‘Wait a second, love,’ said the woman in front of me at the Co-op to the man who’d just paid for his shopping. ‘Let me put my shopping through on your loyalty card. I’ve lost mine, someone may as well get the points.’
The man thought a moment, then handed over his loyalty card and minutes later the woman’s food purchases had added to his cash-equivalent points.
But when the card-less shopper left, the man still hung back.
The woman behind the till was slight, grey-haired and quiet. She looked as if, whatever your troubles, she’d lived through worse.
As I emptied my basket and took out my own loyalty card, the man asked, in a quiet voice, ‘How are you, love? How’s he?’
‘Oh, not too bad,’ her hand went to her neck, ‘waiting for more biopsy results.’
I pretended to be occupied with my purse.
The man left, with a look that said much more than his heartfelt, ‘look after yourself, take care now.’
Yesterday I watched two women shoppers deal patiently with an over-friendly, slightly inebriated older man – ‘he was hard work’ one muttered – before exchanging news of funerals.
Not yet elderly, though well beyond young, each bought one packet of cigarettes.
It takes a while, buying cigarettes. All the brands are now in uniform ghastly packaging, behind a closed door. But it doesn’t stop the smokers. As one of the women said, ‘We all know the risks by now, don’t we?’
At this till, there are often long queues. The electronic tills can’t help with the ‘leccy’ or other prepayment-meter cards.
Or sell tobacco or spirits.
Or do the lottery.
Elderly couples, reduced-stickered items stacked in their basket, check to see if they’ve won this week. With a feeble, ‘Put it through the winning machine, love,’ or some such, they’re doing their best to suggest, ‘I don’t really care.’
For one cheery member of staff we’re all of us called, ‘my lovely’. You’d think every day was the best of her life. It’s infectious, whatever our luck or lack of it.
Down the road a couple of miles, at a bigger, mainstream supermarket, a maze of electronic tills occupies the most convenient section of the long checkout area.
Despite the extra walk and inconvenience, the tills run by humans attract long queues.
Plenty of people – especially the elderly, or those with learning and other difficulties – are known regulars.
One day I saw an elderly man sitting, eyes closed, with his shopping by his side. I thought he might have died, since I couldn’t see him breathing, but a passing member of staff assured me he was fine. He regularly cycles in several miles, chats at the till, then naps on a bench by the children’s coin-in-the-slot car ride.
In queues here I’ve chatted to people about many things: politics, religion, recipes, foodbanks – and, of course, the weather.
I’ve watched, surreptitiously I hope, as people count coins to see if they can afford a treat, only to discover they can’t.
I’ve been behind people who plainly struggle with personal hygiene – and much more too, I’d guess.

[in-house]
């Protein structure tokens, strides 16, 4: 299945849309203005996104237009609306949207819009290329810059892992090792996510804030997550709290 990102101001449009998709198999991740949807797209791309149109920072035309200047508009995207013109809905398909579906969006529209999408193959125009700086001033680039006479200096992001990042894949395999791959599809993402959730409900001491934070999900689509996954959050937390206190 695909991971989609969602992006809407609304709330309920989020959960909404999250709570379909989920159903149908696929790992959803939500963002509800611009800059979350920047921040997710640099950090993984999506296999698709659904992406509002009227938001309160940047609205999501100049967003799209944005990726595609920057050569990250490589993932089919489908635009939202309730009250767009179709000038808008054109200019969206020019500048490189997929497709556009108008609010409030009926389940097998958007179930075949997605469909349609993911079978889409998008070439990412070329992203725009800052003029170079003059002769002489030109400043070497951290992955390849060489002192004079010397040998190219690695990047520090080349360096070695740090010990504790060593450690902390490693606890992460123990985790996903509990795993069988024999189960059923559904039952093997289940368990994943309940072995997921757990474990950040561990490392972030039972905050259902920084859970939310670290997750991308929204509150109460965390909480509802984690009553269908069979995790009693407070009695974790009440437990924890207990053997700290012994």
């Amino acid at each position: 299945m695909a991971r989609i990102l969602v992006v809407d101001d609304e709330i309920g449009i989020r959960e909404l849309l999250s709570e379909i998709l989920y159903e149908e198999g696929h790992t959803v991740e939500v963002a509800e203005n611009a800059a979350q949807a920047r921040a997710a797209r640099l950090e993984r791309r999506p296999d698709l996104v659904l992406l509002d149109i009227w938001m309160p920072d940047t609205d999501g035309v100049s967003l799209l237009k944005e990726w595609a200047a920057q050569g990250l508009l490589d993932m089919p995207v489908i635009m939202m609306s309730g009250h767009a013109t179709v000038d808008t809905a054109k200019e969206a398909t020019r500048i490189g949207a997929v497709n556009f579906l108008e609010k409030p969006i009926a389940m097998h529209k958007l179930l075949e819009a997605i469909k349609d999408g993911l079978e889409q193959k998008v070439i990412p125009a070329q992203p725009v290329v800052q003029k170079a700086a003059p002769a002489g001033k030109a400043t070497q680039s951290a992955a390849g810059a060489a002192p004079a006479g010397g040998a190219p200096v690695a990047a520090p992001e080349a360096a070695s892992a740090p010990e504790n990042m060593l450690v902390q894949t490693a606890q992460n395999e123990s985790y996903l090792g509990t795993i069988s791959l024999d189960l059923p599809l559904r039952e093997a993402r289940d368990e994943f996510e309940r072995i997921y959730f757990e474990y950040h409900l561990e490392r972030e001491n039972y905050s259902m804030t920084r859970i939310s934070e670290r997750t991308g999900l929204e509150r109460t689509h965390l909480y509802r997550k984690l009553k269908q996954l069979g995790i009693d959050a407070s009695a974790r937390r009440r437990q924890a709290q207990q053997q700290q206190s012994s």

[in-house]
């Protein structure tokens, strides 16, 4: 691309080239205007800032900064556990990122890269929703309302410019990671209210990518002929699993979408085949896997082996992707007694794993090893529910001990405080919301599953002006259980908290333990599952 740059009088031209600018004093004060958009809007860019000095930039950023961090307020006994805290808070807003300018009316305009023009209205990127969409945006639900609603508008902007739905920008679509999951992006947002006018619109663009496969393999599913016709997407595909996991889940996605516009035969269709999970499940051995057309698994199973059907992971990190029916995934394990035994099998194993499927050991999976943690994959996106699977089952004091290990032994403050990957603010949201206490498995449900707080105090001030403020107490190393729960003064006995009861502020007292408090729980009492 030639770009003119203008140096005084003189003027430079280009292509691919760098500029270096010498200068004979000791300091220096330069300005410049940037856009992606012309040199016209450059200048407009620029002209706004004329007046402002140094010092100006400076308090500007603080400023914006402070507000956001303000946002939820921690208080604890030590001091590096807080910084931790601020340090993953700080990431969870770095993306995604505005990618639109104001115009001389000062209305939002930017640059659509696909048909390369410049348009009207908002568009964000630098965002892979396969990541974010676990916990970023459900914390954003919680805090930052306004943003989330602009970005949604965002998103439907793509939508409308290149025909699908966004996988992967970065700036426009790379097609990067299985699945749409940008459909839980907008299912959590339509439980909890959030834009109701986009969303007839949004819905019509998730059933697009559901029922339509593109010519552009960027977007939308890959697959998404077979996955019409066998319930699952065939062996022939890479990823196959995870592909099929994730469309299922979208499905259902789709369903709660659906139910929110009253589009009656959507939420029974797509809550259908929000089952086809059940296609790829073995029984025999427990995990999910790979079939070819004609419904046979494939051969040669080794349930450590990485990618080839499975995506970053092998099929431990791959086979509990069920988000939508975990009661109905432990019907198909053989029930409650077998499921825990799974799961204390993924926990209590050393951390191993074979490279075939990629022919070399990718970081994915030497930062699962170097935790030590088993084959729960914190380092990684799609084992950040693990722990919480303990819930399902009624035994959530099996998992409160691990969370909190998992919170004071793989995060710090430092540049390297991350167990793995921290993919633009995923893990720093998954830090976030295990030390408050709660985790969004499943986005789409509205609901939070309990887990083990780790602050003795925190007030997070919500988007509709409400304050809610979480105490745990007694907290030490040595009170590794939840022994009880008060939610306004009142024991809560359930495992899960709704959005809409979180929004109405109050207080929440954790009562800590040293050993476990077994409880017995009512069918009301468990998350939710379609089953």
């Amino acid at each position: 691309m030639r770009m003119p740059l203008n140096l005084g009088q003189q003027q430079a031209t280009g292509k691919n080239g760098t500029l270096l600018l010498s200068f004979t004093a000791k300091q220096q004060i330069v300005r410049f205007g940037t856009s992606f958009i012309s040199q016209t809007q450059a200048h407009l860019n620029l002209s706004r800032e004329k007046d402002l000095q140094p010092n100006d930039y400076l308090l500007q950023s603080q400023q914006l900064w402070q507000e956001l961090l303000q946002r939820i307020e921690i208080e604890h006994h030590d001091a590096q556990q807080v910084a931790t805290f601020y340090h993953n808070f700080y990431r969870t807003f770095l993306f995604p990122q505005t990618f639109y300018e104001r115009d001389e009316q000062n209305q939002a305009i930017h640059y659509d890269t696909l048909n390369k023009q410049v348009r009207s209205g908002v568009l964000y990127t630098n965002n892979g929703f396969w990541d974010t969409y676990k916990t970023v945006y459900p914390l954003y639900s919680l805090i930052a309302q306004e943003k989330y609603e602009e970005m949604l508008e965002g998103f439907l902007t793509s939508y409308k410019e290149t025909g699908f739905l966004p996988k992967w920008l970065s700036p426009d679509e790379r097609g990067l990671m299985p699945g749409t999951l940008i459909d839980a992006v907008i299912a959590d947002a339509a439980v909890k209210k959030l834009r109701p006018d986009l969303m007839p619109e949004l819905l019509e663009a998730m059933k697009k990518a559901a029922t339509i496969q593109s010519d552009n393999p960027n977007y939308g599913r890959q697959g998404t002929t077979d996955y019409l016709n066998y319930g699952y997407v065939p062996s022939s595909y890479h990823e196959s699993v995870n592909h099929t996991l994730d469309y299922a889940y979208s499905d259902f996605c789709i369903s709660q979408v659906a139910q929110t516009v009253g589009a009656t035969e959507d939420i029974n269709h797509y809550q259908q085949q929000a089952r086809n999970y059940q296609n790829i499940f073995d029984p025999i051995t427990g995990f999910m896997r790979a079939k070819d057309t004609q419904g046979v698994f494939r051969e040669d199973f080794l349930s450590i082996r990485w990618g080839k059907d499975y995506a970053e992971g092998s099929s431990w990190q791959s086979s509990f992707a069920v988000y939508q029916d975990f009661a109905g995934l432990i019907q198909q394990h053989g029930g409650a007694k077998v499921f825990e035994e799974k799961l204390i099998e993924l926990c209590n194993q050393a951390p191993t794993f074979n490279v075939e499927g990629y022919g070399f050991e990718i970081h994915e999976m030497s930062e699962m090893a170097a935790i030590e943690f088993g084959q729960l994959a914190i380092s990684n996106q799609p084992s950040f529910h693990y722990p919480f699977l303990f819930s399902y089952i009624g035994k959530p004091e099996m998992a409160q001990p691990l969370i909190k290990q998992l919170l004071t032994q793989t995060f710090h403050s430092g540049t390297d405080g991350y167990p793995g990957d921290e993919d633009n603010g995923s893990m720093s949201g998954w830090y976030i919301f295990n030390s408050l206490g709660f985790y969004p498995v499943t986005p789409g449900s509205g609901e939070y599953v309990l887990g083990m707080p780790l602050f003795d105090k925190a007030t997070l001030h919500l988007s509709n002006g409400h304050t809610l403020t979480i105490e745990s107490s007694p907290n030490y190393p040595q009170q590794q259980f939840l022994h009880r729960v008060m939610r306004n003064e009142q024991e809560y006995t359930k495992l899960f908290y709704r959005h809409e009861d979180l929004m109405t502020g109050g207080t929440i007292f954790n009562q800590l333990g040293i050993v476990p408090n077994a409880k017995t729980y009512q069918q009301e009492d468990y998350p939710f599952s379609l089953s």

But it’s a fairly affluent area. Lots of people who queue are plainly far from poor – but still, possibly, disadvantaged on a very basic level. As in, chronically lonely.
Whoever we are, though – lonely or not, rich or poor, struggling or absolutely fine – we don’t just get polite, even kind words from the human beings who tot up our bills. We get time.
Given half a chance, they’ll talk about our shopping. Is that good? What’s that? Have you tried purple sweet potatoes?
Time is money.
People are costly ‘resources’.
And supermarkets exist to make profits.
Electronic tills are cheaper. And, yes, some people like their anonymity and potential for speed. But some people really don’t want to use the soulless machines.
Some people shop in dribs and drabs, most days, so they can see a human being. Have a conversation, however small.
These are customers, but far from being always right, the world of big business doesn’t just think they’re wrong, it doesn’t care.
Amazon, for example, wants us to shop without human intervention.
The firm’s running a trial in the UK delivering parcels with drones. It already delivers to lockers in a range of public places. Cheaper all round, no need for pesky human interaction. And now it’s testing a shop without any tills at all.
Amazon isn’t a people business, doesn’t like such expensive commodities.
Yet how many ‘customers’ use Amazon without thinking about such things? Because it’s cheaper, easier. Because they don’t have local shops (and won’t for long if this keeps up). Because they can’t get out.
Well, for all the lonely people for whom personal shopping’s a mental-health lifeline, I have a warning.
Your money’s all they want. Take your goods and go away.
And have a nice day.
Have a nice day?
The full impact of those words, carelessly uttered, came home to me yesterday as I left the hospital after a routine check on my wrist.
I was in the overspill car park, way beyond the usual pinball-experience-corridors of trolleys, cleaners and walking wounded.
On my return I had to follow the signs for ‘mortuary.’ And I thought of all those who’d followed that sign in earnest, before leaving for their cars.
As I put my ticket in the barrier at the exit, a message came up on the machine.
‘Have a nice day.’
If it were a human being, I think it might rephrase that.
‘Look after yourself, take care, now.’